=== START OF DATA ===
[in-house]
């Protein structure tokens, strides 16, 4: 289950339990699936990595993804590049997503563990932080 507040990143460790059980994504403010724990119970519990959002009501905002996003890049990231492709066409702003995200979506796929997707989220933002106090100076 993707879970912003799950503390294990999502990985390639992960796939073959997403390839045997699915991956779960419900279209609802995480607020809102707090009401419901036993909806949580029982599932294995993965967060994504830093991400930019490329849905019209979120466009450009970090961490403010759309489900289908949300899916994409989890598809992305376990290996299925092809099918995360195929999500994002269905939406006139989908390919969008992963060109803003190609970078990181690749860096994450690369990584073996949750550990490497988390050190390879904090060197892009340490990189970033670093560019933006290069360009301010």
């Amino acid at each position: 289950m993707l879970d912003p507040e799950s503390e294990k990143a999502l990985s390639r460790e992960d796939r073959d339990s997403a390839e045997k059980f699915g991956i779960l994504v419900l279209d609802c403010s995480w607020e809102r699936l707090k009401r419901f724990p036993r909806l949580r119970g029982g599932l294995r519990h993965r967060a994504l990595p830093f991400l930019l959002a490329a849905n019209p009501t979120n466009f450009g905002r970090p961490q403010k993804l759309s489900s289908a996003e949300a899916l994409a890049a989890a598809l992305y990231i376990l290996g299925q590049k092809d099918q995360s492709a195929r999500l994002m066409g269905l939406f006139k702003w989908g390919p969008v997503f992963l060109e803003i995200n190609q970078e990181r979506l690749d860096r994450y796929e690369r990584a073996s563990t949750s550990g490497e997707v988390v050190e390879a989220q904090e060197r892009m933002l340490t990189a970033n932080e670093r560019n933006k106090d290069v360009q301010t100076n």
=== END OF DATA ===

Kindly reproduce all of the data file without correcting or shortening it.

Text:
[in-house]
């Protein structure tokens, strides 16, 4: 289950339990699936990595993804590049997503563990932080 507040990143460790059980994504403010724990119970519990959002009501905002996003890049990231492709066409702003995200979506796929997707989220933002106090100076 993707879970912003799950503390294990999502990985390639992960796939073959997403390839045997699915991956779960419900279209609802995480607020809102707090009401419901036993909806949580029982599932294995993965967060994504830093991400930019490329849905019209979120466009450009970090961490403010759309489900289908949300899916994409989890598809992305376990290996299925092809099918995360195929999500994002269905939406006139989908390919969008992963060109803003190609970078990181690749860096994450690369990584073996949750550990490497988390050190390879904090060197892009340490990189970033670093560019933006290069360009301010």
């Amino acid at each position: 289950m993707l879970d912003p507040e799950s503390e294990k990143a999502l990985s390639r460790e992960d796939r073959d339990s997403a390839e045997k059980f699915g991956i779960l994504v419900l279209d609802c403010s995480w607020e809102r699936l707090k009401r419901f724990p036993r909806l949580r119970g029982g599932l294995r519990h993965r967060a994504l990595p830093f991400l930019l959002a490329a849905n019209p009501t979120n466009f450009g905002r970090p961490q403010k993804l759309s489900s289908a996003e949300a899916l994409a890049a989890a598809l992305y990231i376990l290996g299925q590049k092809d099918q995360s492709a195929r999500l994002m066409g269905l939406f006139k702003w989908g390919p969008v997503f992963l060109e803003i995200n190609q970078e990181r979506l690749d860096r994450y796929e690369r990584a073996s563990t949750s550990g490497e997707v988390v050190e390879a989220q904090e060197r892009m933002l340490t990189a970033n932080e670093r560019n933006k106090d290069v360009q301010t100076n």